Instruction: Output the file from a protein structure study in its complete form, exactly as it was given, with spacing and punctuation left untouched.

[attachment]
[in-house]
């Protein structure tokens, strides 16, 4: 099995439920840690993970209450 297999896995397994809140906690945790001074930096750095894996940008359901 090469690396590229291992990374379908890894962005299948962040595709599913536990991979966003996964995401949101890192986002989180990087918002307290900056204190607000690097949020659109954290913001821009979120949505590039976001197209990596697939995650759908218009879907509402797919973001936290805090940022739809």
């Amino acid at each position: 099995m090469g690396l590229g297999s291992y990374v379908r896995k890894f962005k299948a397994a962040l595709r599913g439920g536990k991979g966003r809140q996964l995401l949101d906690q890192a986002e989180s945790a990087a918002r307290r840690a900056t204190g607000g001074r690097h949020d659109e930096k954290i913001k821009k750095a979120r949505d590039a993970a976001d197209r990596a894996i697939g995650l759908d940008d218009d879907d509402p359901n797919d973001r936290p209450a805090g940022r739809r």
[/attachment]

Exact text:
[in-house]
């Protein structure tokens, strides 16, 4: 099995439920840690993970209450 297999896995397994809140906690945790001074930096750095894996940008359901 090469690396590229291992990374379908890894962005299948962040595709599913536990991979966003996964995401949101890192986002989180990087918002307290900056204190607000690097949020659109954290913001821009979120949505590039976001197209990596697939995650759908218009879907509402797919973001936290805090940022739809």
């Amino acid at each position: 099995m090469g690396l590229g297999s291992y990374v379908r896995k890894f962005k299948a397994a962040l595709r599913g439920g536990k991979g966003r809140q996964l995401l949101d906690q890192a986002e989180s945790a990087a918002r307290r840690a900056t204190g607000g001074r690097h949020d659109e930096k954290i913001k821009k750095a979120r949505d590039a993970a976001d197209r990596a894996i697939g995650l759908d940008d218009d879907d509402p359901n797919d973001r936290p209450a805090g940022r739809r």